In these circumstances, as the creditors now have the full benefitof the memorandum the only question which remains is as to itstrue effect. Does it, as contended by the appellant, mean that therespondent is to account to him for one-third share of the profits ofthe business referred to so long as it may be carried on by himself,or does it mean, as contended by the respondent, that the period ofaccounting came to an end on December 31,1916, the date when theoriginal term fixed by the deed of January 30, 1914, came to an end.Doth Courts in Ceylon have taken the respondent’s view. TheirLordships agree with it.
The question is whether the reference in the memorandum to“ the business carried on under deed No. 740 dated January 30,1914,” is made only for the purpose of defining the business in whichthe divisible profits are to be earned or is made for the purpose alsoof importing the period during which a share of them is to beaccounted for.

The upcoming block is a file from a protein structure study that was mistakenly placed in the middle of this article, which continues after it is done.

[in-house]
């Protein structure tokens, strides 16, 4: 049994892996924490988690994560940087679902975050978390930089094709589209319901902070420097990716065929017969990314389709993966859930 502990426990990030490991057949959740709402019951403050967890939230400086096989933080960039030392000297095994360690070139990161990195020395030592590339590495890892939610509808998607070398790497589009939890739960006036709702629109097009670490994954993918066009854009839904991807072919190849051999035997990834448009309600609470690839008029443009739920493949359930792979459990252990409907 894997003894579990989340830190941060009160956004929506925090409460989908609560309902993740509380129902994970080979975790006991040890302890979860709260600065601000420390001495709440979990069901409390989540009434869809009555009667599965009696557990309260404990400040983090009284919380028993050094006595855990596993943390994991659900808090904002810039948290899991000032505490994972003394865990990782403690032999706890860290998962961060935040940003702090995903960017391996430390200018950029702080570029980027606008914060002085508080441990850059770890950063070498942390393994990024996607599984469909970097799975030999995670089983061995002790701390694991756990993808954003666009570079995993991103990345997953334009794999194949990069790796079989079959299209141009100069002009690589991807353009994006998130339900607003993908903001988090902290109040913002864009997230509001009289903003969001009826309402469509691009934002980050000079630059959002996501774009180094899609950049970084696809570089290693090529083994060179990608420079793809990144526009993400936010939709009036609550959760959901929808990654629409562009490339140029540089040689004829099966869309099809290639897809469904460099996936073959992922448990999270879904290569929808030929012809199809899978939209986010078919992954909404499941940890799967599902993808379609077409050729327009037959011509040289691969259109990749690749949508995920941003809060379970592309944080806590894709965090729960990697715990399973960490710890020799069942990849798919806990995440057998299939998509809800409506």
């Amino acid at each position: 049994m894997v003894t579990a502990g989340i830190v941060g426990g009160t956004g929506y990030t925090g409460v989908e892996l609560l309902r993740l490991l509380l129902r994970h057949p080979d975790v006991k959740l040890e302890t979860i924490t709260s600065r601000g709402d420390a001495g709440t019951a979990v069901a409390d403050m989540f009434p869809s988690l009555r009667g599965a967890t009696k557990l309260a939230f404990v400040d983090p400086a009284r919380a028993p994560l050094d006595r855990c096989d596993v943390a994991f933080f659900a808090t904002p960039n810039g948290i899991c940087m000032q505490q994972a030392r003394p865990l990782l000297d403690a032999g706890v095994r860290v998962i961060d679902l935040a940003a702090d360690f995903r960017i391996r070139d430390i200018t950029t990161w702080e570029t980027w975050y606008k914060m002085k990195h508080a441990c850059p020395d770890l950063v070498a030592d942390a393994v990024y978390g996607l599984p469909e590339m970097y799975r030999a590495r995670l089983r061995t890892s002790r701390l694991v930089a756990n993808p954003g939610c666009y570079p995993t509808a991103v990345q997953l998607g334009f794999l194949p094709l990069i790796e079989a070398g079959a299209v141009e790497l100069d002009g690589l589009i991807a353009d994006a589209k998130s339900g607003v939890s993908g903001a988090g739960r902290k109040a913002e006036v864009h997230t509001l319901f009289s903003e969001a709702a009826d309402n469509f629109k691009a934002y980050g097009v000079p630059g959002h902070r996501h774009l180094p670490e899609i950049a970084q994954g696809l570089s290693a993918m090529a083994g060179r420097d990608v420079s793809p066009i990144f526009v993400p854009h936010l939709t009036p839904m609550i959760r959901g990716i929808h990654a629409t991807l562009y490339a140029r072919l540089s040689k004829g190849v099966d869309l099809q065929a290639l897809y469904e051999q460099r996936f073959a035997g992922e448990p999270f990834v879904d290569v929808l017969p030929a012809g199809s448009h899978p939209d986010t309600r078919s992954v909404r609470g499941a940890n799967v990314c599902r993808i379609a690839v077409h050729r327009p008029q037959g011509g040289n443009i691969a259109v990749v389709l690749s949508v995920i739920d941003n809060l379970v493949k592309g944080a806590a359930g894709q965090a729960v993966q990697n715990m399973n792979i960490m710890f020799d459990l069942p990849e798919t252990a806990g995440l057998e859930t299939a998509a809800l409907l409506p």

In determining this question it must not be forgotten that theeffect of the assignment of December 11, 1914, was to bring thepartnership between the parties to an immediate end and to abrogateas from the date of its execution every provision of the deed ofJanuary 30, 1914. Failure to appreciate this fact makes it easierto place upon the memorandum the construction adopted by bothof the Courts in Ceylon. But giving to that consideration full effectthe result, in their Lordship’s judgment, still remains the same.